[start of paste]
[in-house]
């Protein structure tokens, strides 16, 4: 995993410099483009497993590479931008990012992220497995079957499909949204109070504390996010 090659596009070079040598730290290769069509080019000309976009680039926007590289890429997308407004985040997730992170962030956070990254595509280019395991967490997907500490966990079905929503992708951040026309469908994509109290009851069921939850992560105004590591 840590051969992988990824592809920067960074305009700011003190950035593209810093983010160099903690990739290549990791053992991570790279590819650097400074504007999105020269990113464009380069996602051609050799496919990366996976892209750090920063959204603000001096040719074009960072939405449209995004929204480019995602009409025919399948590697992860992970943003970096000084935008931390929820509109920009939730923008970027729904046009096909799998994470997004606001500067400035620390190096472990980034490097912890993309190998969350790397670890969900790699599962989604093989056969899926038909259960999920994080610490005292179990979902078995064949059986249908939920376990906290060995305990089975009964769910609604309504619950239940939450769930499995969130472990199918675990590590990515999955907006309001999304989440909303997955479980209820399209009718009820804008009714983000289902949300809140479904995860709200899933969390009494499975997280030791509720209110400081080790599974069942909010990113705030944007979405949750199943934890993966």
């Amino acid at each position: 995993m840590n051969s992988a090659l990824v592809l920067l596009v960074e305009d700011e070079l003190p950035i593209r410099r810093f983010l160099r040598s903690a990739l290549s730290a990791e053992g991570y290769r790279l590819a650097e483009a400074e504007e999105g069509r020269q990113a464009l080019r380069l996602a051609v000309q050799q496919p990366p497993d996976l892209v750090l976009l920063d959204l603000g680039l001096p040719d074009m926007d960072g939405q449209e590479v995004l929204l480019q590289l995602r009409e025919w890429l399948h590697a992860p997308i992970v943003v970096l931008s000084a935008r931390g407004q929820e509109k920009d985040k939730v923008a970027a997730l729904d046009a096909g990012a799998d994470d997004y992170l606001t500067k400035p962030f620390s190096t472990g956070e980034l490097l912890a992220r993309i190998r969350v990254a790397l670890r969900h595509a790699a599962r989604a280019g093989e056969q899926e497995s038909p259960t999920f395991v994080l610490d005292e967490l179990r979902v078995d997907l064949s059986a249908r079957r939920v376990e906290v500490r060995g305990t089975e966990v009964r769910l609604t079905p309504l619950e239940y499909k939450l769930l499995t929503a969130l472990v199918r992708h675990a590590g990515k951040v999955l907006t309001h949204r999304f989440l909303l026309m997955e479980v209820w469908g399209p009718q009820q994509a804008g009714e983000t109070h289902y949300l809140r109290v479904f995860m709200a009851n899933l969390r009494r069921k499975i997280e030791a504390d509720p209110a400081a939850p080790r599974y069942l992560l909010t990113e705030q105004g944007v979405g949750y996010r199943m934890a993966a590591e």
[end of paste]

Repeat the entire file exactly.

[in-house]
């Protein structure tokens, strides 16, 4: 995993410099483009497993590479931008990012992220497995079957499909949204109070504390996010 090659596009070079040598730290290769069509080019000309976009680039926007590289890429997308407004985040997730992170962030956070990254595509280019395991967490997907500490966990079905929503992708951040026309469908994509109290009851069921939850992560105004590591 840590051969992988990824592809920067960074305009700011003190950035593209810093983010160099903690990739290549990791053992991570790279590819650097400074504007999105020269990113464009380069996602051609050799496919990366996976892209750090920063959204603000001096040719074009960072939405449209995004929204480019995602009409025919399948590697992860992970943003970096000084935008931390929820509109920009939730923008970027729904046009096909799998994470997004606001500067400035620390190096472990980034490097912890993309190998969350790397670890969900790699599962989604093989056969899926038909259960999920994080610490005292179990979902078995064949059986249908939920376990906290060995305990089975009964769910609604309504619950239940939450769930499995969130472990199918675990590590990515999955907006309001999304989440909303997955479980209820399209009718009820804008009714983000289902949300809140479904995860709200899933969390009494499975997280030791509720209110400081080790599974069942909010990113705030944007979405949750199943934890993966």
């Amino acid at each position: 995993m840590n051969s992988a090659l990824v592809l920067l596009v960074e305009d700011e070079l003190p950035i593209r410099r810093f983010l160099r040598s903690a990739l290549s730290a990791e053992g991570y290769r790279l590819a650097e483009a400074e504007e999105g069509r020269q990113a464009l080019r380069l996602a051609v000309q050799q496919p990366p497993d996976l892209v750090l976009l920063d959204l603000g680039l001096p040719d074009m926007d960072g939405q449209e590479v995004l929204l480019q590289l995602r009409e025919w890429l399948h590697a992860p997308i992970v943003v970096l931008s000084a935008r931390g407004q929820e509109k920009d985040k939730v923008a970027a997730l729904d046009a096909g990012a799998d994470d997004y992170l606001t500067k400035p962030f620390s190096t472990g956070e980034l490097l912890a992220r993309i190998r969350v990254a790397l670890r969900h595509a790699a599962r989604a280019g093989e056969q899926e497995s038909p259960t999920f395991v994080l610490d005292e967490l179990r979902v078995d997907l064949s059986a249908r079957r939920v376990e906290v500490r060995g305990t089975e966990v009964r769910l609604t079905p309504l619950e239940y499909k939450l769930l499995t929503a969130l472990v199918r992708h675990a590590g990515k951040v999955l907006t309001h949204r999304f989440l909303l026309m997955e479980v209820w469908g399209p009718q009820q994509a804008g009714e983000t109070h289902y949300l809140r109290v479904f995860m709200a009851n899933l969390r009494r069921k499975i997280e030791a504390d509720p209110a400081a939850p080790r599974y069942l992560l909010t990113e705030q105004g944007v979405g949750y996010r199943m934890a993966a590591e």